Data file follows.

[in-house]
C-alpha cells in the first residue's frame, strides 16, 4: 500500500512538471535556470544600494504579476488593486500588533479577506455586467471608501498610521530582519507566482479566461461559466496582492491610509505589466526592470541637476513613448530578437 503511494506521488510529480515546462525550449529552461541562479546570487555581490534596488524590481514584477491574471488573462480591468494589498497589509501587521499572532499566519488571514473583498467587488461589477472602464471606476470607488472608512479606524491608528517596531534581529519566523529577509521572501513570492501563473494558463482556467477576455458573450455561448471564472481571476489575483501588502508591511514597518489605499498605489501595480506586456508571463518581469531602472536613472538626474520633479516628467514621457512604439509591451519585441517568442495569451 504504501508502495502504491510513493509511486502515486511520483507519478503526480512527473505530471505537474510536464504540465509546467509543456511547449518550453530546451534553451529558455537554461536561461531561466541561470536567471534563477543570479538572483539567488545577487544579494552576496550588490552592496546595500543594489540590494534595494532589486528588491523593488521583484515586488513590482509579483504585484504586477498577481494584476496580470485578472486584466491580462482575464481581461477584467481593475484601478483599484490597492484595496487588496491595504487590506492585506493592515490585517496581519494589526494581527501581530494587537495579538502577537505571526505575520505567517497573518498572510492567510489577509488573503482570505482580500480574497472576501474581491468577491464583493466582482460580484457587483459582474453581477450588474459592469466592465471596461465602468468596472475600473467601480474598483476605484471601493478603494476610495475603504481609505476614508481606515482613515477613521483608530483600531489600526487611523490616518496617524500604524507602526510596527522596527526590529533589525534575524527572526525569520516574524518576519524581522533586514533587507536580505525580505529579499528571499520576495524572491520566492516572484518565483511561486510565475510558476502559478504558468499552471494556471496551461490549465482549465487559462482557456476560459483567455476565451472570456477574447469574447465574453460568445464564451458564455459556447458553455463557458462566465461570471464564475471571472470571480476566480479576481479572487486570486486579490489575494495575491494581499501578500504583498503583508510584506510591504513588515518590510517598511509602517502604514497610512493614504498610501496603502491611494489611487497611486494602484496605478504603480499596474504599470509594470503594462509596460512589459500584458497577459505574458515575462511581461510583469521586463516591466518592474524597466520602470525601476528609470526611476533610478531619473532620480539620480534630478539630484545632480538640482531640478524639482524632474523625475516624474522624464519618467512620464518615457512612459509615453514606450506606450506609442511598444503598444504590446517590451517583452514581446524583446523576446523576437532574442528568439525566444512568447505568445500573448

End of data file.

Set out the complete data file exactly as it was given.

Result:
[in-house]
C-alpha cells in the first residue's frame, strides 16, 4: 500500500512538471535556470544600494504579476488593486500588533479577506455586467471608501498610521530582519507566482479566461461559466496582492491610509505589466526592470541637476513613448530578437 503511494506521488510529480515546462525550449529552461541562479546570487555581490534596488524590481514584477491574471488573462480591468494589498497589509501587521499572532499566519488571514473583498467587488461589477472602464471606476470607488472608512479606524491608528517596531534581529519566523529577509521572501513570492501563473494558463482556467477576455458573450455561448471564472481571476489575483501588502508591511514597518489605499498605489501595480506586456508571463518581469531602472536613472538626474520633479516628467514621457512604439509591451519585441517568442495569451 504504501508502495502504491510513493509511486502515486511520483507519478503526480512527473505530471505537474510536464504540465509546467509543456511547449518550453530546451534553451529558455537554461536561461531561466541561470536567471534563477543570479538572483539567488545577487544579494552576496550588490552592496546595500543594489540590494534595494532589486528588491523593488521583484515586488513590482509579483504585484504586477498577481494584476496580470485578472486584466491580462482575464481581461477584467481593475484601478483599484490597492484595496487588496491595504487590506492585506493592515490585517496581519494589526494581527501581530494587537495579538502577537505571526505575520505567517497573518498572510492567510489577509488573503482570505482580500480574497472576501474581491468577491464583493466582482460580484457587483459582474453581477450588474459592469466592465471596461465602468468596472475600473467601480474598483476605484471601493478603494476610495475603504481609505476614508481606515482613515477613521483608530483600531489600526487611523490616518496617524500604524507602526510596527522596527526590529533589525534575524527572526525569520516574524518576519524581522533586514533587507536580505525580505529579499528571499520576495524572491520566492516572484518565483511561486510565475510558476502559478504558468499552471494556471496551461490549465482549465487559462482557456476560459483567455476565451472570456477574447469574447465574453460568445464564451458564455459556447458553455463557458462566465461570471464564475471571472470571480476566480479576481479572487486570486486579490489575494495575491494581499501578500504583498503583508510584506510591504513588515518590510517598511509602517502604514497610512493614504498610501496603502491611494489611487497611486494602484496605478504603480499596474504599470509594470503594462509596460512589459500584458497577459505574458515575462511581461510583469521586463516591466518592474524597466520602470525601476528609470526611476533610478531619473532620480539620480534630478539630484545632480538640482531640478524639482524632474523625475516624474522624464519618467512620464518615457512612459509615453514606450506606450506609442511598444503598444504590446517590451517583452514581446524583446523576446523576437532574442528568439525566444512568447505568445500573448